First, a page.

[FR] Safeguarding of cultural creativity and founding of ARCOM: audiovisual reforms continue
In the final phase of the legislative reforms initiated at the end of 2020 to transpose the AVMS Directive, the bill “on the regulation and protection of access to cultural works in the digital age” was presented to the Council of Ministers on 8 April 2021 and will be debated by the Senate on 18 and 19 May 2021. The government’s decision to approve an expedited procedure means the new law could be adopted by the summer.
The bill incorporates and reinforces some of the provisions of the bill on audiovisual communication and cultural sovereignty in the digital age that was tabled in December 2019, the parliamentary examination of which was interrupted by the health crisis. It has two main objectives: firstly, to safeguard cultural creativity by strengthening anti-piracy tools and protecting catalogues of outstanding films; and secondly, to create the Autorité de régulation de la communication audiovisuelle et numérique (Regulatory Authority for Audiovisual and Digital Communication – ARCOM), a “new robust, powerful regulator geared up for the continuing convergence of audiovisual and digital media”, by merging the Conseil Supérieur de l'Audiovisuel (the national audiovisual regulatory authority – CSA) with the Hadopi (High Authority for the Dissemination of Works and the Protection of Rights on the Internet).
The bill therefore strengthens measures to combat Internet piracy on streaming, direct download and referencing websites that make money by providing online access to works in breach of copyright, in particular by creating a ‘blacklisting’ mechanism and a system for combating mirror sites. It also makes provision for an emergency ad hoc mechanism for fighting sports piracy, rendered necessary by the inherent urgency of live sports broadcasts.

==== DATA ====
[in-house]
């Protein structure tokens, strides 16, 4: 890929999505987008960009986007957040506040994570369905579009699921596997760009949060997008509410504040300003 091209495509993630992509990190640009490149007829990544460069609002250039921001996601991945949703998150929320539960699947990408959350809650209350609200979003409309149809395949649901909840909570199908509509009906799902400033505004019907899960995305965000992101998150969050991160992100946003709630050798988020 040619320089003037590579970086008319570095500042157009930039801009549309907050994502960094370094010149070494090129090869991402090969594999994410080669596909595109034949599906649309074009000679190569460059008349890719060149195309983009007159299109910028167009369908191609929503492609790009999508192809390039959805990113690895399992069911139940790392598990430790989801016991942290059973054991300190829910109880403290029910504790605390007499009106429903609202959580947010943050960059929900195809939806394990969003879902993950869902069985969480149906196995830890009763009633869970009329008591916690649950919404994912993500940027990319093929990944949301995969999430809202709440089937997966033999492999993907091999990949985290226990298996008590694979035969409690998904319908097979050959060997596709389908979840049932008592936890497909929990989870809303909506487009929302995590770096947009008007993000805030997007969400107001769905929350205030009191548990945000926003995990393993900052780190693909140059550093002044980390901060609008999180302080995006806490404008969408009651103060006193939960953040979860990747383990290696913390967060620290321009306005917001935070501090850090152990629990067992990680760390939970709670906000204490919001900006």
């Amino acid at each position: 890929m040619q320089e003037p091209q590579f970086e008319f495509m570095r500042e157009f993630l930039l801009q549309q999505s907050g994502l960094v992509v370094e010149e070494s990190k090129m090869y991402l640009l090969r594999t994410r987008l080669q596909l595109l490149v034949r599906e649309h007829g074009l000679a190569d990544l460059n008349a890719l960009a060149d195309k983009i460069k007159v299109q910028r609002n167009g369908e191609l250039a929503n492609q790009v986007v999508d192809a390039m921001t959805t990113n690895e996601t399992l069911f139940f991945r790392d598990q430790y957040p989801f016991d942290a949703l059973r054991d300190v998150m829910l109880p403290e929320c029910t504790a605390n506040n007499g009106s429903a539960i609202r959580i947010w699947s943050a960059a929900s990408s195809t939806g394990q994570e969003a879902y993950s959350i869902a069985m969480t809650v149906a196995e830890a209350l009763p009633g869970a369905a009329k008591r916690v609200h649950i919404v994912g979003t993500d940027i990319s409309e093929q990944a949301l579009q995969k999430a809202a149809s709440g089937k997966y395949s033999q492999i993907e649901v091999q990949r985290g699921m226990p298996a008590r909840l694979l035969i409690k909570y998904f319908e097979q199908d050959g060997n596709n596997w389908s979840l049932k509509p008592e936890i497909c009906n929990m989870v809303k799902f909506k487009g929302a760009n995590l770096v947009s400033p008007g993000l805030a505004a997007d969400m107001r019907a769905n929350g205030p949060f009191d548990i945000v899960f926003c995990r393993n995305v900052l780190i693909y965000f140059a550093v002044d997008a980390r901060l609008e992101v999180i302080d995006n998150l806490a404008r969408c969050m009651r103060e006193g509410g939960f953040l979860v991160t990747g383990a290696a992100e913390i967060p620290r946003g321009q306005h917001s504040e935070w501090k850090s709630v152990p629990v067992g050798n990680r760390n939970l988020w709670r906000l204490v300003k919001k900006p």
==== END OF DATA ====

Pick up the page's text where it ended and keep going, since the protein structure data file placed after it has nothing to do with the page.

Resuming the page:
The newly created ARCOM will implement these new anti-piracy tools. Armed with greater powers than the current regulatory bodies, it will be responsible for all matters related to audiovisual and digital content, whether fighting piracy, safeguarding minors or protecting the public from disinformation and online hatred. The composition of the ARCOM board reflects its broader remit and stronger powers (conciliation procedure, investigative powers). In particular, in order to ensure the ARCOM can effectively monitor production funding obligations and impose appropriate sanctions, the relevant procedure is amended and bigger fines can be issued.
Finally, under the new bill, the continued exploitation obligation set out in Article L132-27 of the Intellectual Property Code, which currently only applies to producers, will apply to anyone who acquires French works, whatever their status or nationality. An obligation to give notice six months prior to the transfer of rights will enable the Minister of Culture, if necessary, to impose obligations guaranteeing the continued exploitation of French works in these catalogues. Under current legal provisions, it is not possible, within the context of free movement of capital as defined in European law, to guarantee public access to French works from audiovisual or film catalogues that are the subject of “predatory” acquisitions.
- Projet de loi relatif à la régulation et à la protection de l’accès aux œuvres culturelles à l’ère numérique
- Bill on the regulation and protection of access to cultural works in the digital age
This article has been published in IRIS Legal Observations of the European Audiovisual Observatory.